Why Pope Francis Wants Oscar Romero To Be a Saint

A pilgrim carries a portrait of Roman Catholic Archbishop Oscar Romero to Romero's beatification ceremony in San Salvador, El
A pilgrim carries a portrait of Roman Catholic Archbishop Oscar Romero to Romero's beatification ceremony in San Salvador, El Salvador, Saturday, May 23, 2015. Huge crowds are expected at the ceremony to beatify Romero, who was cut down by an assassin's bullet 35 years ago and declared a martyr for his faith this year by Pope Francis. (AP Photo/Moises Castillo)

A golden thread links Pope Francis to Oscar Romero, the murdered archbishop whose beatification the Pope ordered to take place last weekend, to the rapturous acclaim of the people of El Salvador and the wider world.

The thread is that of liberation theology, the movement that swept through Latin America, and then other parts of the world, 40 years ago. It maintains that the Gospel contains a preference for poor people -- and insists that the Church has a duty to work for political and economic as well as spiritual change.

Conservatives in the Catholic Church do not like this. They have taken to asserting that Romero was not a liberation theologian. There is an irony in that, for they had spent the previous three decades blocking Romero's path to sainthood by arguing the opposite. Then they said that to canonize the murdered cleric would effectively endorse liberation theology too.

Conservatives saw this radical pro-poor movement, at the height of the Cold War, as a Marxist Trojan horse that would allow communism into South America through the back door. Its followers saw it as the words of Jesus in action.

In the years that followed, the mainstream Catholic Church took on board many of the insights of liberation theology. But conservatives in the Vatican and in the Latin American hierarchy worked behind the scenes to counter its influence -- and block any attempts to move Romero along the path to becoming a saint.

There is an effective answer to these machinations and manoeuvrings. It is the one given by the man who is indisputably one of the founding fathers of liberation theology, Leonardo Boff, a former Franciscan friar who left the priesthood after the Vatican ordered him to a period of "obsequious silence" under the conservative papacies of John Paul II and Benedict XVI.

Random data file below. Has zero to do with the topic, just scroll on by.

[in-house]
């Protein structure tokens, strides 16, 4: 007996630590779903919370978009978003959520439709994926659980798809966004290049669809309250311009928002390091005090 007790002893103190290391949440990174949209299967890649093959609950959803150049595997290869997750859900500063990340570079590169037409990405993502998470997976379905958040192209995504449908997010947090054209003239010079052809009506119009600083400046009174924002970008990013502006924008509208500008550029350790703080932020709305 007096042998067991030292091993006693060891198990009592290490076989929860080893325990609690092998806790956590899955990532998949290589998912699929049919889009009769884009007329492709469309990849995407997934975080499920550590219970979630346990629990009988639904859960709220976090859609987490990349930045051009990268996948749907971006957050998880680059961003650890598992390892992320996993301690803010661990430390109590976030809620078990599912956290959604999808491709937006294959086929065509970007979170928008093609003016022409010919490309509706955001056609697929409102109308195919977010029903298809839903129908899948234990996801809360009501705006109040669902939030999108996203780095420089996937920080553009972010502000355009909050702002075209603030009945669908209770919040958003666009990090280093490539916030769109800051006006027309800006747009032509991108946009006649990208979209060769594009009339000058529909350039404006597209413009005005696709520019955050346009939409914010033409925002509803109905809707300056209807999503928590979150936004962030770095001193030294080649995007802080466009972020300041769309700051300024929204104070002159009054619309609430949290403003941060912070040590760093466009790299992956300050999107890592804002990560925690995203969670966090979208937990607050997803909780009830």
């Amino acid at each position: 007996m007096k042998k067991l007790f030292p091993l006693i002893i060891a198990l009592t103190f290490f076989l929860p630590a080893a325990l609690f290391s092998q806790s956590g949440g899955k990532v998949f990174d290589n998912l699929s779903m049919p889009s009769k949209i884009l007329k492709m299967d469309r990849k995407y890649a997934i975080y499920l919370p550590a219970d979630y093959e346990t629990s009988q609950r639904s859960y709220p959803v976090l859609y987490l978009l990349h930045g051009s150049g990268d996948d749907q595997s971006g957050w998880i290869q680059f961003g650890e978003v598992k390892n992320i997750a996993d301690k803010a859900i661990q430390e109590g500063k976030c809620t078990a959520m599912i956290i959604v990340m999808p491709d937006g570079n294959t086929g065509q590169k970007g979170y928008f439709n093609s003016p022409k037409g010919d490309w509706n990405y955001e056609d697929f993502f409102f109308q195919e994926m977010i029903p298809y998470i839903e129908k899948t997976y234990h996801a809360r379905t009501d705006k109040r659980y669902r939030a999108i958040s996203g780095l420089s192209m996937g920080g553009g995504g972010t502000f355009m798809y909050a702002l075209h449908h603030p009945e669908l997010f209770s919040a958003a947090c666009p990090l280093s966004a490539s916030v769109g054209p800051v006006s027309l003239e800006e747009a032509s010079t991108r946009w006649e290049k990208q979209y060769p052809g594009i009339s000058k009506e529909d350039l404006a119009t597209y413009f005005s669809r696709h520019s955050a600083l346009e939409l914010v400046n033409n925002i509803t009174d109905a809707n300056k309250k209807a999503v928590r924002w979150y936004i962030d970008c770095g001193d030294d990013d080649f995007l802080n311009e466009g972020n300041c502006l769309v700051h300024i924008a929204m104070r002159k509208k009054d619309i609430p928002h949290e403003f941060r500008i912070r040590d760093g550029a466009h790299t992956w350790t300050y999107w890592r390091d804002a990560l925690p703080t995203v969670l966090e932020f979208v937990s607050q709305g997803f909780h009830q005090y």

When asked if Pope Francis was a liberation theologian, Boff gave an answer that would apply as aptly to Romero. "The important thing is not whether he is for liberation theology but [whether he is] for the liberation of the oppressed, the poor and the victims of injustice. And that he is without question. Pope Francis has lived liberation theology."

Oscar Romero lived it too. He was not a theoretical theologian. He stood unflinchingly by the poor -- and died for it.

He began as a conservative but events changed him. He became archbishop of San Salvador in 1977 at a time when community leaders and priests who spoke out over the nation's extreme and pervasive poverty were being killed by death squads in the pay of the country's exploitative coffee barons. Rural peasants and urban demonstrators were massacred on the streets by the army. Political prisoners were kidnapped and tortured. Churches were desecrated, and diocesan radio stations and newspapers bombed.

Romero spoke out against all that. It made him, to the repressive elite, a communist in a cassock. He was shot dead at the altar.